We are used to watching for severe weather in April and May as enter Spring severe weather season, but seeing severe weather in February is a fairly rare occurrence in North Carolina. While severe weather is possible at any point in the year, and North Carolina sees its fair share, getting February tornadoes is very rare. There have been less than 20 tornadoes in February in since 1950 in the National Weather Service Raleigh and Greenville-Spartanburg (they cover Charlotte) offices each.
How then, if they are so rare, did we see five of them to our west last week? Well, the ingredients needed for storms lined up perfectly. The first thing we need is fuel for storms, which comes from warm and humid air. We then needs winds to change with speed and direction with height, something we call wind shear. The final thing is forcing the air to rise to make a thunderstorm and allowing room for the storm to maintain itself and not instantly collapse, something we call divergence.
All of these ingredients can come into place when we have a large dip in the jet stream (the river of air at about 30,000 feet), as we did last week, that brings warm and northward and cold air southward. Lower than that, around 5,000 feet, air coming from the south and surface winds from the southeast provide that necessary turning of winds to allow storms to rotate.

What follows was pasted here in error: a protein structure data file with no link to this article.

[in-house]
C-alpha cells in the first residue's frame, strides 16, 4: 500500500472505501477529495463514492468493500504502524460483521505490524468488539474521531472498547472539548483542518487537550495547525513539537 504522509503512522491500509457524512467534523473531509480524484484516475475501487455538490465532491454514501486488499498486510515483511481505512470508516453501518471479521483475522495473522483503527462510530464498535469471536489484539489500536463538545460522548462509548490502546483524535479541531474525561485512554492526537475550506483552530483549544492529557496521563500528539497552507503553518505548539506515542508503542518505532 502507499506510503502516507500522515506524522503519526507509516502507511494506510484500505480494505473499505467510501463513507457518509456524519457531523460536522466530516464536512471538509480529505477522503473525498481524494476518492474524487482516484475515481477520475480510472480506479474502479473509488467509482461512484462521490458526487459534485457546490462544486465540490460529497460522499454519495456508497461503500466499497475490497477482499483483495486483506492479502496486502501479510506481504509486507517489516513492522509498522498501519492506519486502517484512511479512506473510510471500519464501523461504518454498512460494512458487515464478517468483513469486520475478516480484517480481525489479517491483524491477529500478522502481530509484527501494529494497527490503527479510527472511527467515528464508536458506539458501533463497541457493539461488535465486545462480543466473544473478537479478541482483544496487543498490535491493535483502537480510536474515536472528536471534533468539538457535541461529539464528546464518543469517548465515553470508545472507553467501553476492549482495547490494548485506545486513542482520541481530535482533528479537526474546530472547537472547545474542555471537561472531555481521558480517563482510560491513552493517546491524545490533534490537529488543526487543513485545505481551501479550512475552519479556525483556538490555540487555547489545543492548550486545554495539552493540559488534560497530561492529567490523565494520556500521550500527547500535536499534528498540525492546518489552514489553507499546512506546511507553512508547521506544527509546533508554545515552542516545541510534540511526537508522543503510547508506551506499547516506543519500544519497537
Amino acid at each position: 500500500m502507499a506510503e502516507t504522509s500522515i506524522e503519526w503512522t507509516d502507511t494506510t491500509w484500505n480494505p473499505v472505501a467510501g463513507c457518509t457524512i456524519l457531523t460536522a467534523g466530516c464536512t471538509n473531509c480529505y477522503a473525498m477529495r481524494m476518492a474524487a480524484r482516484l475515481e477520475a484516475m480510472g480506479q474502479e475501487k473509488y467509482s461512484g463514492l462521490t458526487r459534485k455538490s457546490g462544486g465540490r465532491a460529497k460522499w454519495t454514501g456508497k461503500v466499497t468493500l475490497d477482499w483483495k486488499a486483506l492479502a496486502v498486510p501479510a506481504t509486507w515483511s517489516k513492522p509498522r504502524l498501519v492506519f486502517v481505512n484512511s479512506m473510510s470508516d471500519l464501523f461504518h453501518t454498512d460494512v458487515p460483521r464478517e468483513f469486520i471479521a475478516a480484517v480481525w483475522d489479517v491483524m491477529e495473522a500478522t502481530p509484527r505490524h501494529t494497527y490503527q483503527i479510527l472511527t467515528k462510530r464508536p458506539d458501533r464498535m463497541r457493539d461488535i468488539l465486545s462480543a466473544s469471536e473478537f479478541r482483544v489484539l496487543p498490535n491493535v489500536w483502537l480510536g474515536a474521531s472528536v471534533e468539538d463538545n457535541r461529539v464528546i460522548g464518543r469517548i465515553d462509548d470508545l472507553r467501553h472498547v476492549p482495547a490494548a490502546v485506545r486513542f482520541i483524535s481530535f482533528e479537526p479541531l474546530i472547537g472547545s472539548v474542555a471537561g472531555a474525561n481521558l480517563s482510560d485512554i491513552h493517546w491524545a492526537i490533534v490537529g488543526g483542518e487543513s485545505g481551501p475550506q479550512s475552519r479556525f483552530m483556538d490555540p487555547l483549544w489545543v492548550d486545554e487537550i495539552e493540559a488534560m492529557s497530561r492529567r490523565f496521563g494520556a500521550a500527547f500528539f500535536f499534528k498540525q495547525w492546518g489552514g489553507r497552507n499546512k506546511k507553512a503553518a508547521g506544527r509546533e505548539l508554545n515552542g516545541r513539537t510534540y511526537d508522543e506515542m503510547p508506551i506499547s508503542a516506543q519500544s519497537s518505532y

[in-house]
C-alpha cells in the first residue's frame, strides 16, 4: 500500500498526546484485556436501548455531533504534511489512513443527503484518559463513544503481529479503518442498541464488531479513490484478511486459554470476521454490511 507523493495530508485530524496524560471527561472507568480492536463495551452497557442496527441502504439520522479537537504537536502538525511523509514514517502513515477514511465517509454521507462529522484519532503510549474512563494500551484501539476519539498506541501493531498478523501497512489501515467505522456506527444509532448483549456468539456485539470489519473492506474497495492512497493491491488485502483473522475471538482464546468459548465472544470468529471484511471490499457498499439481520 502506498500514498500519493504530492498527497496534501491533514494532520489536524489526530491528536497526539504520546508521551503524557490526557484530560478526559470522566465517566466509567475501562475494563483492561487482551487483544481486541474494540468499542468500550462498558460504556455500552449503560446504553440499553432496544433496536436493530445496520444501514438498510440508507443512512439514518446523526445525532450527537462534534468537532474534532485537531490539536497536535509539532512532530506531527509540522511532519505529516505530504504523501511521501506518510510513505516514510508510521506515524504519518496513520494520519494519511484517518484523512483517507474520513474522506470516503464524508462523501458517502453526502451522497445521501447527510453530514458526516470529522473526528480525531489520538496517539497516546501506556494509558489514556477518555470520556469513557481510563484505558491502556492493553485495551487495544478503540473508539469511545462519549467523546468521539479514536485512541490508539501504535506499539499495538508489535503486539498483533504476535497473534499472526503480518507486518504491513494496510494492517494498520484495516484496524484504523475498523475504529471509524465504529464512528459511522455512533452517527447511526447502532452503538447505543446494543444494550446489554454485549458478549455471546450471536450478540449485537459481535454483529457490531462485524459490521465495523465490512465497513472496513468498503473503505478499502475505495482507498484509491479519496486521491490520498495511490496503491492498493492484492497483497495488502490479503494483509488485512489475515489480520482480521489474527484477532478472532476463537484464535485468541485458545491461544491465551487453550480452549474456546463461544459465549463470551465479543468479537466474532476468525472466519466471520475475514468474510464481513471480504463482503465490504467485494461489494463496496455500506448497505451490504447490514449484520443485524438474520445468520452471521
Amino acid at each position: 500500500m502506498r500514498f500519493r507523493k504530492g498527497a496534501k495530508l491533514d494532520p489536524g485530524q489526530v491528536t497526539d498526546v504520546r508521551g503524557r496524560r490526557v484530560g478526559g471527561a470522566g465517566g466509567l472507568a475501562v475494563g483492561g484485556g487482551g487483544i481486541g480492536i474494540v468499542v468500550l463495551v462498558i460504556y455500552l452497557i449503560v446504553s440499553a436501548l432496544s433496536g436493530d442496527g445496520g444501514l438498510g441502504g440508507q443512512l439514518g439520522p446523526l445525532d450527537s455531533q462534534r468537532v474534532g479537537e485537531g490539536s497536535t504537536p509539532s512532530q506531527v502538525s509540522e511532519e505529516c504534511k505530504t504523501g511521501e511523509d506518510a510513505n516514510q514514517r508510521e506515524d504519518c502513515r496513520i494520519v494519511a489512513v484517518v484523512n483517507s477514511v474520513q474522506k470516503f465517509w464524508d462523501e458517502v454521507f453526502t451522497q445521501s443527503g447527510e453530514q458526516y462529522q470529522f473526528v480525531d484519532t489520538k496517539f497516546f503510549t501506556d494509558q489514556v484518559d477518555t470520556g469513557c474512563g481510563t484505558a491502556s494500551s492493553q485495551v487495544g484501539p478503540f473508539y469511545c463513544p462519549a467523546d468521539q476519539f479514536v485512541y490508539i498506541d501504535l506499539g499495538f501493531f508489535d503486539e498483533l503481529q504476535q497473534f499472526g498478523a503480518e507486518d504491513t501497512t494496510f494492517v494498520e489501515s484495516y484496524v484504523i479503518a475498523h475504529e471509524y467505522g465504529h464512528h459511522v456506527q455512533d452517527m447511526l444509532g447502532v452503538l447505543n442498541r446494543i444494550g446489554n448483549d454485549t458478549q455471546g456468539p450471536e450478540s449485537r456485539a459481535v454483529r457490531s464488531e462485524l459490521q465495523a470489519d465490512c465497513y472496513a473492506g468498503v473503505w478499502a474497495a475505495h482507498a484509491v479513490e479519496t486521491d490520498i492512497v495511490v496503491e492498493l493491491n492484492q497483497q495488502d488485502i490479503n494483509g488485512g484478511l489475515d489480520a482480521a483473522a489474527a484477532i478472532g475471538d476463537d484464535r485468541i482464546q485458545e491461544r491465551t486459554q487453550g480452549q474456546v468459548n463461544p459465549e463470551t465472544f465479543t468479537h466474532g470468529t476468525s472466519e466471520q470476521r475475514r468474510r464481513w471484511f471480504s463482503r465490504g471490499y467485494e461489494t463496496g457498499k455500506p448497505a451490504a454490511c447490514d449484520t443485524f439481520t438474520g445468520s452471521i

Even with all of these things in place, a tornado is not a guarantee. As meteorologists, we don’t completely understand what gets the tornado to the ground (although we have some pretty good ideas, just nothing concrete). These ingredients make the likelihood of a tornado much greater, and are things we look for when forecasting for severe weather and the potential for tornadoes.
The CBS 17 Storm Team will keep you updated all year long regardless of what Mother Nature brings.